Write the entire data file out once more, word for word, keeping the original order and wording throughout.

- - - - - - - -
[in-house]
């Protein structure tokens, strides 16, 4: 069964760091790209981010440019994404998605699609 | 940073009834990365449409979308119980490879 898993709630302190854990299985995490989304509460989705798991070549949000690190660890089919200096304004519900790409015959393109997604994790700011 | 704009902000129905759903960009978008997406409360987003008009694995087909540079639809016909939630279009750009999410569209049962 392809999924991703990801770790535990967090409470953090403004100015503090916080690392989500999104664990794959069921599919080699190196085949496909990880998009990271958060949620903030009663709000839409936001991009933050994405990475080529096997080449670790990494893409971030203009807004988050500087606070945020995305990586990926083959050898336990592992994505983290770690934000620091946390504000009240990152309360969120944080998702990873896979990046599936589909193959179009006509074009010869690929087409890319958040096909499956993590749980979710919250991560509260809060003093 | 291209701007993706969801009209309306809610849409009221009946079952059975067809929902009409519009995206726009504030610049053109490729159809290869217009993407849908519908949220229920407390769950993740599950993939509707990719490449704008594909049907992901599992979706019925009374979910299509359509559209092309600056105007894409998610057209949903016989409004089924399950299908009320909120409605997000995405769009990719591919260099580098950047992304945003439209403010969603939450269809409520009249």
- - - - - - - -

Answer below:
[in-house]
């Protein structure tokens, strides 16, 4: 069964760091790209981010440019994404998605699609 | 940073009834990365449409979308119980490879 898993709630302190854990299985995490989304509460989705798991070549949000690190660890089919200096304004519900790409015959393109997604994790700011 | 704009902000129905759903960009978008997406409360987003008009694995087909540079639809016909939630279009750009999410569209049962 392809999924991703990801770790535990967090409470953090403004100015503090916080690392989500999104664990794959069921599919080699190196085949496909990880998009990271958060949620903030009663709000839409936001991009933050994405990475080529096997080449670790990494893409971030203009807004988050500087606070945020995305990586990926083959050898336990592992994505983290770690934000620091946390504000009240990152309360969120944080998702990873896979990046599936589909193959179009006509074009010869690929087409890319958040096909499956993590749980979710919250991560509260809060003093 | 291209701007993706969801009209309306809610849409009221009946079952059975067809929902009409519009995206726009504030610049053109490729159809290869217009993407849908519908949220229920407390769950993740599950993939509707990719490449704008594909049907992901599992979706019925009374979910299509359509559209092309600056105007894409998610057209949903016989409004089924399950299908009320909120409605997000995405769009990719591919260099580098950047992304945003439209403010969603939450269809409520009249």